The ministers of commerce and defence from China are headed to India in the next three weeks amid worries about a slump in bilateral trade and indifferent military ties.
On August 27, Chinese commerce minister Chen Deming is expected to arrive in New Delhi on a two-day visit on August 26 to hold the ninth round of talks with his Indian counterpart Anand Sharma under the framework of Joint Economic Group (JEG).
Seven days later, on September 2, outgoing defence minister general Liang Guanglie will lead a 20-member delegation of the People's Liberation Army, the world's largest army, for a three-to-four day trip to India.
The fact that the commerce and defence ministers from China are slated to visit New Delhi in the next three weeks could be interpreted as a signal that both countries are willing to look beyond festering disputes.
It will be the first time that a Chinese defence minister visits India since 2004; President Pranab Mukherjee was the last Indian defence minister to visit China in 2006 during UPA's first regime.
Expected to be part of the Chinese PLA delegation are officers from the Chengdu and Lanzhou military regions – both regions have borders with India – and the strategic and secretive Second Artillery Corps (SAC) which is responsible for China's nuclear and ballistic missiles.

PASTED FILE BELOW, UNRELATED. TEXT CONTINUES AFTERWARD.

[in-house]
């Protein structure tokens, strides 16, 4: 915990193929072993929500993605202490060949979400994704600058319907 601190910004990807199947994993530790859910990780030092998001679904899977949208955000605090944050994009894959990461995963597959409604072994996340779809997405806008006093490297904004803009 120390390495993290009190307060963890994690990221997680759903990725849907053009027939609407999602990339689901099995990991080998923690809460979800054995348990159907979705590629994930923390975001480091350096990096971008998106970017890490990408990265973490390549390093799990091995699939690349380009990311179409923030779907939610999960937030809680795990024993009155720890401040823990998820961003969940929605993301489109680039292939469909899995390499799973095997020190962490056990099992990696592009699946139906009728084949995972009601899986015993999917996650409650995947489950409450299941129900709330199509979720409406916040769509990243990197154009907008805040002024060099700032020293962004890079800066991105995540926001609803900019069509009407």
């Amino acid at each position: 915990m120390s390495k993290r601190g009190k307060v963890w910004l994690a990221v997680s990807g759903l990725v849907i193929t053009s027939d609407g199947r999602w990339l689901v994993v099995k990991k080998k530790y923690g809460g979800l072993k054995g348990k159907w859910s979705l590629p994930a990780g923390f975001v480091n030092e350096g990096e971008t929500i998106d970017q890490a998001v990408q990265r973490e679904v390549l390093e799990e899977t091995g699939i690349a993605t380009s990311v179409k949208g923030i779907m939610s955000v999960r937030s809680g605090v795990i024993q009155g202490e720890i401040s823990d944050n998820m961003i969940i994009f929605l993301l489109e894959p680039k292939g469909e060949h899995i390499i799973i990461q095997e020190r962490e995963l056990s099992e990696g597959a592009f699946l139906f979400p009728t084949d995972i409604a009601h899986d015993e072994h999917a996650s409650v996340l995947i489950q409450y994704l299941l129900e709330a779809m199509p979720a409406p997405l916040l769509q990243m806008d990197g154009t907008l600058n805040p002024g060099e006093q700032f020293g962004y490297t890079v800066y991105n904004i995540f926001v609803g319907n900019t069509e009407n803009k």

The SAC is considered to be the fourth wing of the PLA after the army, navy and air force – which will also have officers in the delegation -- and is directly answerable to the Central Military Commission, the top body looking after the armed forces.
A representative from China's South Sea Fleet, which is geared up for security in the South China sea region, is also expected to be part of the delegation.
It was learnt that general Liang's visit wasn't discussed during the annual military dialogue between the two countries in January.
But last month a director general-level officer of the PLA stopped by in New Delhi while on his way back to China from Sri Lanka; during a meeting with Indian bureaucrats he expressed that the general was keen to visit India.
He had last visited India in 2005 when he was the PLA's chief of general staff.
Meanwhile, commerce ministers Chen and Sharma are expected to address structural problems that are pushing the burgeoning bilateral trade into a negative territory.
The JEG meeting is taking place against the backdrop of officials pointing to the seventh straight month of decline in bilateral trade volumes.
According to half-yearly data for this year released by China's General Administration of Customs, India's exports reached $12.91 billion, registering a decline of 8% compared to the same period last year.
This was mainly due to 50% fall in Indian iron ore exports to China.
Trade deficit for India stands at $13.6 billion compared to $13.4 billion around the same time last year.
Also China's exports to India were on decline and touched $26.57 billion in July this year, a decline of 3.3%.